Who Rapid Detox Might Benefit

There is a small group of patients that can potentially benefit from rapid detox from opiates. It includes patients who haven’t been able to stop using narcotics, despite a methadone substitution and all the necessary support. For people who have highly active lives and can’t take the time out for a longer medical detox treatment, rapid detox can be a good option. This allows them to keep their jobs by treating their addiction in a more immediate way.

Stepped Rapid Detox

This procedure includes small doses of Naloxone with supporting management withdrawal medications. The doses are given every hour and is a slower method of ridding the body of opioids. The speed of the process can be controlled to ensure withdrawal symptoms aren’t too severe. Sometimes, Buprenorphine tablets are administered and you quickly suck the tablet under your tongue to assist with this. You would be conscious the whole time to communicate with the medical staff.

Warnings about Rapid Detox

While few studies have been conducted on rapid detox, there are some dangers when trying this method. Note that there have been several deaths in association with rapid detox under anesthesia. This is especially true when the procedure is performed outside of a hospital. A major concern is that a common opiate withdrawal symptom is vomiting. While under the influence of anesthesia, you may start vomiting and be at risk of choking to death. Many specialists that deal with detox believe the risks of rapid detox outweigh the disproven benefits. These are some of the downfalls associated with rapid detox:

  • Can provoke unconsciousness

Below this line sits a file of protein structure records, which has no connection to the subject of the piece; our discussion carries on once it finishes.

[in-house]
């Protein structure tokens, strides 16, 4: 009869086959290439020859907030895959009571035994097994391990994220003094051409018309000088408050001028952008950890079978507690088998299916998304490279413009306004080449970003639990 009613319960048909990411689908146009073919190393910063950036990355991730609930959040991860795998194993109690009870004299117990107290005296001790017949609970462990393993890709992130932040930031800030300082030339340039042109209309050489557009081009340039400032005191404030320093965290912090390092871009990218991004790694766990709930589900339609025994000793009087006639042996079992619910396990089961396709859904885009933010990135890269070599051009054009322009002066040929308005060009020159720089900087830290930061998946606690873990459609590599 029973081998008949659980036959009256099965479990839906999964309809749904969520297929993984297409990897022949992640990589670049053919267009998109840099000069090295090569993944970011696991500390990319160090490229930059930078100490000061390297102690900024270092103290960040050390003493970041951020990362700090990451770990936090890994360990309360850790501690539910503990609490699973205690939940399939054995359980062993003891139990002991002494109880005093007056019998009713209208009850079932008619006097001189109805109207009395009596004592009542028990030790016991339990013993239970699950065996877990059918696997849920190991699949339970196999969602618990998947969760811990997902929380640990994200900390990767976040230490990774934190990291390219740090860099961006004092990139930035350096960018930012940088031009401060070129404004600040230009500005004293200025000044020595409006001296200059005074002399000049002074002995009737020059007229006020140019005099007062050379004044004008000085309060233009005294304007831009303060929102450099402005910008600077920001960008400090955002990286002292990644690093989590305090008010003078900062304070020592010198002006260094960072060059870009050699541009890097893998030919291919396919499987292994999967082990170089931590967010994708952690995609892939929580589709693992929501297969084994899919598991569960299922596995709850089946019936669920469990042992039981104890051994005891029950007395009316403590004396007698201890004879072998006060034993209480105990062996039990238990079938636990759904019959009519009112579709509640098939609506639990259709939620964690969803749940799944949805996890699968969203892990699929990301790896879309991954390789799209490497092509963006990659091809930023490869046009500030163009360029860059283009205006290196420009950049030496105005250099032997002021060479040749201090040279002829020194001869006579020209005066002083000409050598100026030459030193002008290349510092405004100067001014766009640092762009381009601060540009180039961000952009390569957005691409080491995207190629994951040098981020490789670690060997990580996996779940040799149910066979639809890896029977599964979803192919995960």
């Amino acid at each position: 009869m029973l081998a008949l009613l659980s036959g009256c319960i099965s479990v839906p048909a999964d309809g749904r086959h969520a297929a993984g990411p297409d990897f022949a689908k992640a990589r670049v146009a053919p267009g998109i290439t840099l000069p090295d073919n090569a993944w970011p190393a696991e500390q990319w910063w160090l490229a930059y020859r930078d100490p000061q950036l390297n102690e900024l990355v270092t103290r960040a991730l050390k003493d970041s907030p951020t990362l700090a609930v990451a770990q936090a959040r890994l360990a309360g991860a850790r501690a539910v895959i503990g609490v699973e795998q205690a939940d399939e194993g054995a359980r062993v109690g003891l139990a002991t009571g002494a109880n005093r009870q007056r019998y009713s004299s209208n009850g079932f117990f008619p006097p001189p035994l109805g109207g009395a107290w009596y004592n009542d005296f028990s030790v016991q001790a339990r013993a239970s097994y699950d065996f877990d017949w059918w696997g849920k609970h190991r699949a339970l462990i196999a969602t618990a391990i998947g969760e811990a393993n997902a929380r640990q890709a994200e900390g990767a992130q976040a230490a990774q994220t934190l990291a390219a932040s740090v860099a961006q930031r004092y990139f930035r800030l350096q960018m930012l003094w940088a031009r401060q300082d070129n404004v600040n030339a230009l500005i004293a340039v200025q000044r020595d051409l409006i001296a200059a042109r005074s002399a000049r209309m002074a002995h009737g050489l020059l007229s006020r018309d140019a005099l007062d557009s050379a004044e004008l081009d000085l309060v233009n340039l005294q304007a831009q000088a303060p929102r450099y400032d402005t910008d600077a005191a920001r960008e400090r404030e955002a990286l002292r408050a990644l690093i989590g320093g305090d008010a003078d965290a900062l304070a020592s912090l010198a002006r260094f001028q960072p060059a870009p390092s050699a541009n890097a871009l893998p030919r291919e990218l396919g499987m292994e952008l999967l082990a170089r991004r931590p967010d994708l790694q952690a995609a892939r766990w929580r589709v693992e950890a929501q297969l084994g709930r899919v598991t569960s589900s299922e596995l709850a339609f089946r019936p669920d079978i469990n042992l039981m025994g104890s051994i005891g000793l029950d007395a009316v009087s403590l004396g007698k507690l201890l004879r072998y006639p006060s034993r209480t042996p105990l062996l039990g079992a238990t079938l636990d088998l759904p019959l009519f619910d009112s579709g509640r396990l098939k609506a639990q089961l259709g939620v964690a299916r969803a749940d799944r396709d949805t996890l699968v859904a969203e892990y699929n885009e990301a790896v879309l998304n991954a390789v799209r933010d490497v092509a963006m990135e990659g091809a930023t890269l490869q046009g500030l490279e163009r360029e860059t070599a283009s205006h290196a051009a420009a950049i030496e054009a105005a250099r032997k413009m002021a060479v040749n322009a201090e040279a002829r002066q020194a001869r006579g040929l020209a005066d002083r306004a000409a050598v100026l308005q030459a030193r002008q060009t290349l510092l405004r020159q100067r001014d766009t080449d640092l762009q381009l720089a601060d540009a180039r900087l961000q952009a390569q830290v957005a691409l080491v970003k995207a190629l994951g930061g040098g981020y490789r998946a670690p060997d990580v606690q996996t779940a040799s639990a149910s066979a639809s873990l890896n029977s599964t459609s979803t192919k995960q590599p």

• Transient confusion
  • Feelings of depression
  • Physical and psychiatric complication
  • Feelings of paranoia
  • High temperature
  • Infections
  • Possibility of a heart attack
  • Vomiting and nausea
  • Choking
  • Drug addiction relapse
  • Aggravation of mental health symptoms
  • Possibility of death during the procedure
  • Serious health risks

While it’s a nice idea that rapid detox can be the miracle cure, erasing your addiction in a day, it’s sadly not the case. There has been no evidence shown that it’s any more effective, successful, or less painful than medical detox. Many medical professionals state that detox in a clinic setting is the most effective method for a full recovery. Regardless of what kind of detox you choose, you should also incorporate other therapy that makes up the entirety of addiction treatment. Rapid detox has not been found to decrease the amount of time your body is in detox for. There’s no proof that you spend less time in the withdrawal phase. Rapid detox doesn’t decrease the intensity or severity of your withdrawal symptoms. It can be more intense than traditional detox and many experts feel there is no benefit to using anesthesia to treat dependence on narcotics.